"We therefore call for industry funders to publish complete lists of terminated studies as part of their commitment to act with integrity," they write, "and for clear declarations of involvement as standard publication practice."

"We propose far more 'hard' information about funding, rather than relying on self-reports."

Storm in a Teacup? Study Scientists Did Not Feel Pressured

However, three scientists mentioned in the study did not perceive any undue pressure from the corporate funding source.

John L. Sievenpiper, MD, PhD, associate professor, University of Toronto, and physician at St. Michael's Hospital, Toronto, Ontario, Canada, told Medscape Medical News that the current study refers to email correspondence in 2013 about an unrestricted donation to the University of Toronto.

"We found working with [Coca-Cola] on this issue to be easy," he said.

The company representatives "were very amenable to changing the wording [in what appeared to be standard wording] to fit with the unrestricted nature of the agreement. They seemed to get it. They did not want a restrictive agreement or any perception of that."

"I can also say," Sievenpiper added, that Coca-Cola staff "never acted inappropriately or interfered in our research. They were not involved in the design, conduct, analysis, or interpretation of any of our research or the decision to publish any of our research."

Therefore, "the article seems pretty banal from the perspective of our part in it. Agreements of any type are often an iterative process."

Nevertheless, "I think greater disclosure is a good thing," he emphasized. "We have always supported and followed disclosure of all types of conflicts of interest from financial to intellectual to familial to the point that some commentators have criticized us for over-disclosure."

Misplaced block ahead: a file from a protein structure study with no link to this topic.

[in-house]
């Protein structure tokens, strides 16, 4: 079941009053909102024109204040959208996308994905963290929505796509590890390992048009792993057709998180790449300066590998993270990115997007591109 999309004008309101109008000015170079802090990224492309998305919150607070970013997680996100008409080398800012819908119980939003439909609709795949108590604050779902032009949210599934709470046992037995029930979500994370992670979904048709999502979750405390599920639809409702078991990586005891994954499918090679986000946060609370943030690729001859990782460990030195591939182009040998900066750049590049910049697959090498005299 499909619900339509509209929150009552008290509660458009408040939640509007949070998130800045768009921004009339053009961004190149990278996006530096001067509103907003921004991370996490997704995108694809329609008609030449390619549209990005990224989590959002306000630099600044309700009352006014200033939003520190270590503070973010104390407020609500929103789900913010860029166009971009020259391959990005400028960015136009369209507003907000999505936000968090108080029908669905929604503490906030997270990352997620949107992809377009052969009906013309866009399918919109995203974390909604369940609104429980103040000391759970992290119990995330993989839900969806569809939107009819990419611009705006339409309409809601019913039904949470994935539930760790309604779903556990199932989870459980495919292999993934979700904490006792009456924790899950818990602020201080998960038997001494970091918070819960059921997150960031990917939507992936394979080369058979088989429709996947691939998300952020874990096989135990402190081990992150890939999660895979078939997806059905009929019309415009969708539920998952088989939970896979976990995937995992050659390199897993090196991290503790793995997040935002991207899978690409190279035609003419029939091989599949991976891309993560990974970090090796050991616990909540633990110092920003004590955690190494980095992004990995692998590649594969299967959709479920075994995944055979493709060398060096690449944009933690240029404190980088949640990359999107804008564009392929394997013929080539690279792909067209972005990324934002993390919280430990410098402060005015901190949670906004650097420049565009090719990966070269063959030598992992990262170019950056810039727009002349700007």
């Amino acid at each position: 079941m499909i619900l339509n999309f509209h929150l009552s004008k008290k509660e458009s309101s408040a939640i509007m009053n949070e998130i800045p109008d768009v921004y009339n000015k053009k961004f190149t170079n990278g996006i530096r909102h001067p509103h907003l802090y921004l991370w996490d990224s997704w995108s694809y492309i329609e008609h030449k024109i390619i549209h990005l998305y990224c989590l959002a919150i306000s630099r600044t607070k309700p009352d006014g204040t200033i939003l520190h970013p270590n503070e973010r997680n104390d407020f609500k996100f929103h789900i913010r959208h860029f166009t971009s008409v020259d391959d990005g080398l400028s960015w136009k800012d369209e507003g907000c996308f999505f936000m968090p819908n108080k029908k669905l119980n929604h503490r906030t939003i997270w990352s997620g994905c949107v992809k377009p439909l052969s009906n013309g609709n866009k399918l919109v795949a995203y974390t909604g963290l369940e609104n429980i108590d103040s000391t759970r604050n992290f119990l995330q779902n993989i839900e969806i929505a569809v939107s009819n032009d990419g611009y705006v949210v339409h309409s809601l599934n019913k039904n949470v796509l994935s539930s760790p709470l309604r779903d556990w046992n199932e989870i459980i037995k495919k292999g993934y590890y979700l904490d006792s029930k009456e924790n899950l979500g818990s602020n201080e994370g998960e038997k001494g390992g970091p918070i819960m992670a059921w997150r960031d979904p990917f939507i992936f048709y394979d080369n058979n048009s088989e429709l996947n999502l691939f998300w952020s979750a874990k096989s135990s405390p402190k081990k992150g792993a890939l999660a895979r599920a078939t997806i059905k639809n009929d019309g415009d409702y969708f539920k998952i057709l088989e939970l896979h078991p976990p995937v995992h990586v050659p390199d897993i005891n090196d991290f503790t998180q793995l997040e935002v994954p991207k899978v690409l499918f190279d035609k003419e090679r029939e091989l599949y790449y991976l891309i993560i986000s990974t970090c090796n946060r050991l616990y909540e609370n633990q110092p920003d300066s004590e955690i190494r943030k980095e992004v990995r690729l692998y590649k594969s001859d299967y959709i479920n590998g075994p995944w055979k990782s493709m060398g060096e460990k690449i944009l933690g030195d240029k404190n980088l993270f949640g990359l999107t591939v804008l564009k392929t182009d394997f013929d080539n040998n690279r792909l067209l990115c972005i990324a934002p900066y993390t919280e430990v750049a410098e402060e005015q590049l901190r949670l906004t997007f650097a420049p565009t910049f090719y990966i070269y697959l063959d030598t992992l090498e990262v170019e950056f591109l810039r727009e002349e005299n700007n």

Meanwhile, Steven N. Blair, PED, University of South Carolina, Columbia, who is also mentioned in the article, told Medscape Medical News: "I have always been transparent...The bottom line is, as far as I'm concerned, the scientist determines how we will collect the data, what we will do with the data, where we'll publish it, etc. People can criticize and say I'm lying, but that's the way we operate."

Similarly, Timothy S. Church, MD, MPH, PhD, from Pennington Biomedical Research Center, Louisiana State University, Baton Rouge, who is also cited in the article, told Medscape Medical News: "This whole thing is silly...We were just looking at Powerade compared to water on a bike test."

Powerade is a sports drink manufactured and marketed by Coca-Cola, and its primary competitor is PepsiCo's Gatorade. Church was tasked with conducting studies of Powerade that had been done with Gatorade.

"When you work with any industry, it's always got to be eyes wide open," he added. "It is what it is...Every time I ever worked with them, [Coca-Cola] were about as hands off as you get."

Studies will always be terminated for causes such as not recruiting people or hurting people, which is as it should be, Church noted.

"There was never a perception that they were trying to influence me," he reiterated. "Physicians have been dealing with [disclosure and influence issues] for years with the drug companies."

Influence Can Be Conscious or Unconscious

Trudo Lemmens, LicJur, LLM bioethics, DCL, a professor in health law and policy at the University of Toronto, who published a related article in BMJ about clinical trial transparency (BMJ. 2018;362:k2493), shared his thoughts from a legal point of view with Medscape Medical News.